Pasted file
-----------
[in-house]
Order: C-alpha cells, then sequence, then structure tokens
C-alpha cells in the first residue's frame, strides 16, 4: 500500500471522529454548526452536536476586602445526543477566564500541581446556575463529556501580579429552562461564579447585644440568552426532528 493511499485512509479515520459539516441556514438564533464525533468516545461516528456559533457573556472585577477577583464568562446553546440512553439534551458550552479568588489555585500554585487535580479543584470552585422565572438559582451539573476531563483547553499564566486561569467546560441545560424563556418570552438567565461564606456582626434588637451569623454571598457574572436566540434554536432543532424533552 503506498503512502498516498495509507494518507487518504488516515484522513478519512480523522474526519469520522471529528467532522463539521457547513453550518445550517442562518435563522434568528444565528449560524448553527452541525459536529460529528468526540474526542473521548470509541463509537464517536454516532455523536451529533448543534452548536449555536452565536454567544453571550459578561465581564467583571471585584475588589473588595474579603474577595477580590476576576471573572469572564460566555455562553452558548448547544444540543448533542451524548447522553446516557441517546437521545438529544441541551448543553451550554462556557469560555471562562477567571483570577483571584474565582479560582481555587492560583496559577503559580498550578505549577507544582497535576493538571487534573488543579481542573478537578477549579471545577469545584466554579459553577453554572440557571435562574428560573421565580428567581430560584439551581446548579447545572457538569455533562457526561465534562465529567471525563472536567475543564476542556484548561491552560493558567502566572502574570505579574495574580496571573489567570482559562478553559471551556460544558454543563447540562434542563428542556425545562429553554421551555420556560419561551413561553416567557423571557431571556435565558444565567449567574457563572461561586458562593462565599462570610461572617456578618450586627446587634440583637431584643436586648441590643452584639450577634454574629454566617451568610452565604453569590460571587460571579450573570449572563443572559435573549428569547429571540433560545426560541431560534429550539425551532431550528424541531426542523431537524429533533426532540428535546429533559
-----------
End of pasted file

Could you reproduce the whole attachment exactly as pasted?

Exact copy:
[in-house]
Order: C-alpha cells, then sequence, then structure tokens
C-alpha cells in the first residue's frame, strides 16, 4: 500500500471522529454548526452536536476586602445526543477566564500541581446556575463529556501580579429552562461564579447585644440568552426532528 493511499485512509479515520459539516441556514438564533464525533468516545461516528456559533457573556472585577477577583464568562446553546440512553439534551458550552479568588489555585500554585487535580479543584470552585422565572438559582451539573476531563483547553499564566486561569467546560441545560424563556418570552438567565461564606456582626434588637451569623454571598457574572436566540434554536432543532424533552 503506498503512502498516498495509507494518507487518504488516515484522513478519512480523522474526519469520522471529528467532522463539521457547513453550518445550517442562518435563522434568528444565528449560524448553527452541525459536529460529528468526540474526542473521548470509541463509537464517536454516532455523536451529533448543534452548536449555536452565536454567544453571550459578561465581564467583571471585584475588589473588595474579603474577595477580590476576576471573572469572564460566555455562553452558548448547544444540543448533542451524548447522553446516557441517546437521545438529544441541551448543553451550554462556557469560555471562562477567571483570577483571584474565582479560582481555587492560583496559577503559580498550578505549577507544582497535576493538571487534573488543579481542573478537578477549579471545577469545584466554579459553577453554572440557571435562574428560573421565580428567581430560584439551581446548579447545572457538569455533562457526561465534562465529567471525563472536567475543564476542556484548561491552560493558567502566572502574570505579574495574580496571573489567570482559562478553559471551556460544558454543563447540562434542563428542556425545562429553554421551555420556560419561551413561553416567557423571557431571556435565558444565567449567574457563572461561586458562593462565599462570610461572617456578618450586627446587634440583637431584643436586648441590643452584639450577634454574629454566617451568610452565604453569590460571587460571579450573570449572563443572559435573549428569547429571540433560545426560541431560534429550539425551532431550528424541531426542523431537524429533533426532540428535546429533559